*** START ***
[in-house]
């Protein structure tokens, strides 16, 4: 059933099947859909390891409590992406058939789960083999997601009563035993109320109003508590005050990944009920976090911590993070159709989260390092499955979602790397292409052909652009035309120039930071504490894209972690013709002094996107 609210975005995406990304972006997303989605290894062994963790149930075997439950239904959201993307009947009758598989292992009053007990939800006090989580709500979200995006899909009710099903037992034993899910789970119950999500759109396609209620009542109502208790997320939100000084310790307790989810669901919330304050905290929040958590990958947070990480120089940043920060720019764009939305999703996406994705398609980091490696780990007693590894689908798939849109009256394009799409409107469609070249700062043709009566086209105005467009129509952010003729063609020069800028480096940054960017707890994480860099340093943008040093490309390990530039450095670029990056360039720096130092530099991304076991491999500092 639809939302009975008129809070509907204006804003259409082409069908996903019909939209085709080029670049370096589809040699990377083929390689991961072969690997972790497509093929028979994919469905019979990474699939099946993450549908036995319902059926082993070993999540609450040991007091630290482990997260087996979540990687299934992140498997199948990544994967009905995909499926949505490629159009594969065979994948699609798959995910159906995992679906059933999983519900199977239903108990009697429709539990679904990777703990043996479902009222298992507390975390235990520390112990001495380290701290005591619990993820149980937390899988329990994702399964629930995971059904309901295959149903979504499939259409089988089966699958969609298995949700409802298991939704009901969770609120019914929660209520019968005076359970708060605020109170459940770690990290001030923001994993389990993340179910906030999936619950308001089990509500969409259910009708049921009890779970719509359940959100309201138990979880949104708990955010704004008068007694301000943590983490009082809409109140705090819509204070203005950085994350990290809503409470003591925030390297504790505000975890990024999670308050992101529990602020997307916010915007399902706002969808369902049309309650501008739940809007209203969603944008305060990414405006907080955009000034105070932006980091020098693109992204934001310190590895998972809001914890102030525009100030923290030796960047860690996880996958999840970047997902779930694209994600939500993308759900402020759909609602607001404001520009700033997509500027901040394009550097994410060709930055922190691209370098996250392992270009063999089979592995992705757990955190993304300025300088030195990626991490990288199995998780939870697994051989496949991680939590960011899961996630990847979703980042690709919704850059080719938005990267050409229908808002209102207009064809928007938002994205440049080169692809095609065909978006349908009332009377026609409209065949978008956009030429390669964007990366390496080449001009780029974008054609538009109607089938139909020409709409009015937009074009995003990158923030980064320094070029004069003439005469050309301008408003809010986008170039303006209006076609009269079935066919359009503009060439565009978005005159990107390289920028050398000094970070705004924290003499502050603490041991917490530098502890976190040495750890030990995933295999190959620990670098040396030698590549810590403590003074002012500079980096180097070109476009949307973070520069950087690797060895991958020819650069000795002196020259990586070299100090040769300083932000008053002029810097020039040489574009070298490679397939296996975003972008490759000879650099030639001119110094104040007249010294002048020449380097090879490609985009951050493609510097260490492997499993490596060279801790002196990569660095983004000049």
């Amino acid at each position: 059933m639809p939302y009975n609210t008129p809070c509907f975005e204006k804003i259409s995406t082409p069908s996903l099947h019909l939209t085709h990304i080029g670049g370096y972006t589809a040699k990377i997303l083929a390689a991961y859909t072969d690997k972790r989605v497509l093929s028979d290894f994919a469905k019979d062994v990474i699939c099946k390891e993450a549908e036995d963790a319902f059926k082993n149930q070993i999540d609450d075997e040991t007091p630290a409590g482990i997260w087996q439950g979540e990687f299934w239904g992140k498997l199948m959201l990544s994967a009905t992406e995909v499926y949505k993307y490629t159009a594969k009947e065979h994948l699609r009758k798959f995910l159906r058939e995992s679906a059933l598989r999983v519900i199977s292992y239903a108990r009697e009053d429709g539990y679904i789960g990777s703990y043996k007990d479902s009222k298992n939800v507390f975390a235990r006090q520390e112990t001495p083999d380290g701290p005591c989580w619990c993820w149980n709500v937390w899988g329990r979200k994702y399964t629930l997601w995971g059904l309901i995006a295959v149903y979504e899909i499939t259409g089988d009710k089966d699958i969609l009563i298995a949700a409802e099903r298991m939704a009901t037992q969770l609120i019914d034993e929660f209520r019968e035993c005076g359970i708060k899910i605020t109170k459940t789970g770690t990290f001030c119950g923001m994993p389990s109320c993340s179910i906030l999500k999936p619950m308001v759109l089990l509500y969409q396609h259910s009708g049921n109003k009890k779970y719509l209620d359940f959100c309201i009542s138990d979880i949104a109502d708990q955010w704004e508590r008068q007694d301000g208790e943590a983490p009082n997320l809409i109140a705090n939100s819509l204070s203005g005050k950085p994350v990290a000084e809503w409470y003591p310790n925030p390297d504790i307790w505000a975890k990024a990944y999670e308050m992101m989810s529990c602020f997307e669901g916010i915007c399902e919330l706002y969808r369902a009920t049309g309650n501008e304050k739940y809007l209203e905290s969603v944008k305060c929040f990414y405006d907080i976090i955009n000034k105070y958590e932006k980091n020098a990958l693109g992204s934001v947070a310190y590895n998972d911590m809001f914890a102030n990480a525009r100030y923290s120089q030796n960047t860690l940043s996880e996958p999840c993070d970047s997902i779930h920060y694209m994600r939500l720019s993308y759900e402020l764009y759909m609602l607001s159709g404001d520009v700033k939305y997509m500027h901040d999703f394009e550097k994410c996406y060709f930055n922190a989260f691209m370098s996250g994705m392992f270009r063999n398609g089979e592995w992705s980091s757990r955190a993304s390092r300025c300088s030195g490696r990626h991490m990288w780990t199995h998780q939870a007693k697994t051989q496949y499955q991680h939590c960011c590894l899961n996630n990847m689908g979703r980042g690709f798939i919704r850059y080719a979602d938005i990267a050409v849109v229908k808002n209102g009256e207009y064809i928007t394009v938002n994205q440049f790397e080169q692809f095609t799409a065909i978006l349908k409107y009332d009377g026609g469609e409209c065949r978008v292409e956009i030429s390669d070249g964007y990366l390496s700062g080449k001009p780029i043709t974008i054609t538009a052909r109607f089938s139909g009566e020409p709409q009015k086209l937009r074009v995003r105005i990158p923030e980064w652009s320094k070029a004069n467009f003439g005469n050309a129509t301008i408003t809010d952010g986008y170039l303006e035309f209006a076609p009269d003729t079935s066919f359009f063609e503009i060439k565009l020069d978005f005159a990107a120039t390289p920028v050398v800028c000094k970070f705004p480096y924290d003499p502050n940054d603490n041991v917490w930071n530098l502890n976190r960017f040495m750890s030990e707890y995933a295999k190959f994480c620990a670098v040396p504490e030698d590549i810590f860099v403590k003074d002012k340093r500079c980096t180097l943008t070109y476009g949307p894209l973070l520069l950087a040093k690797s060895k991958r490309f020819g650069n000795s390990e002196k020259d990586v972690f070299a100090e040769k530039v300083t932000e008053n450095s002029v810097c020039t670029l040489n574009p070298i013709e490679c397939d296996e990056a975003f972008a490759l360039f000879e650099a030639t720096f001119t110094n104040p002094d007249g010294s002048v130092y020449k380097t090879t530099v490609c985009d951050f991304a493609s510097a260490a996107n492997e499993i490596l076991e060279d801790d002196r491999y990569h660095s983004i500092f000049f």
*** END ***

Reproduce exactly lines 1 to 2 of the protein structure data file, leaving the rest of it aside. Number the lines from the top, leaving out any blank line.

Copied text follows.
[in-house]
């Protein structure tokens, strides 16, 4: 059933099947859909390891409590992406058939789960083999997601009563035993109320109003508590005050990944009920976090911590993070159709989260390092499955979602790397292409052909652009035309120039930071504490894209972690013709002094996107 609210975005995406990304972006997303989605290894062994963790149930075997439950239904959201993307009947009758598989292992009053007990939800006090989580709500979200995006899909009710099903037992034993899910789970119950999500759109396609209620009542109502208790997320939100000084310790307790989810669901919330304050905290929040958590990958947070990480120089940043920060720019764009939305999703996406994705398609980091490696780990007693590894689908798939849109009256394009799409409107469609070249700062043709009566086209105005467009129509952010003729063609020069800028480096940054960017707890994480860099340093943008040093490309390990530039450095670029990056360039720096130092530099991304076991491999500092 639809939302009975008129809070509907204006804003259409082409069908996903019909939209085709080029670049370096589809040699990377083929390689991961072969690997972790497509093929028979994919469905019979990474699939099946993450549908036995319902059926082993070993999540609450040991007091630290482990997260087996979540990687299934992140498997199948990544994967009905995909499926949505490629159009594969065979994948699609798959995910159906995992679906059933999983519900199977239903108990009697429709539990679904990777703990043996479902009222298992507390975390235990520390112990001495380290701290005591619990993820149980937390899988329990994702399964629930995971059904309901295959149903979504499939259409089988089966699958969609298995949700409802298991939704009901969770609120019914929660209520019968005076359970708060605020109170459940770690990290001030923001994993389990993340179910906030999936619950308001089990509500969409259910009708049921009890779970719509359940959100309201138990979880949104708990955010704004008068007694301000943590983490009082809409109140705090819509204070203005950085994350990290809503409470003591925030390297504790505000975890990024999670308050992101529990602020997307916010915007399902706002969808369902049309309650501008739940809007209203969603944008305060990414405006907080955009000034105070932006980091020098693109992204934001310190590895998972809001914890102030525009100030923290030796960047860690996880996958999840970047997902779930694209994600939500993308759900402020759909609602607001404001520009700033997509500027901040394009550097994410060709930055922190691209370098996250392992270009063999089979592995992705757990955190993304300025300088030195990626991490990288199995998780939870697994051989496949991680939590960011899961996630990847979703980042690709919704850059080719938005990267050409229908808002209102207009064809928007938002994205440049080169692809095609065909978006349908009332009377026609409209065949978008956009030429390669964007990366390496080449001009780029974008054609538009109607089938139909020409709409009015937009074009995003990158923030980064320094070029004069003439005469050309301008408003809010986008170039303006209006076609009269079935066919359009503009060439565009978005005159990107390289920028050398000094970070705004924290003499502050603490041991917490530098502890976190040495750890030990995933295999190959620990670098040396030698590549810590403590003074002012500079980096180097070109476009949307973070520069950087690797060895991958020819650069000795002196020259990586070299100090040769300083932000008053002029810097020039040489574009070298490679397939296996975003972008490759000879650099030639001119110094104040007249010294002048020449380097090879490609985009951050493609510097260490492997499993490596060279801790002196990569660095983004000049």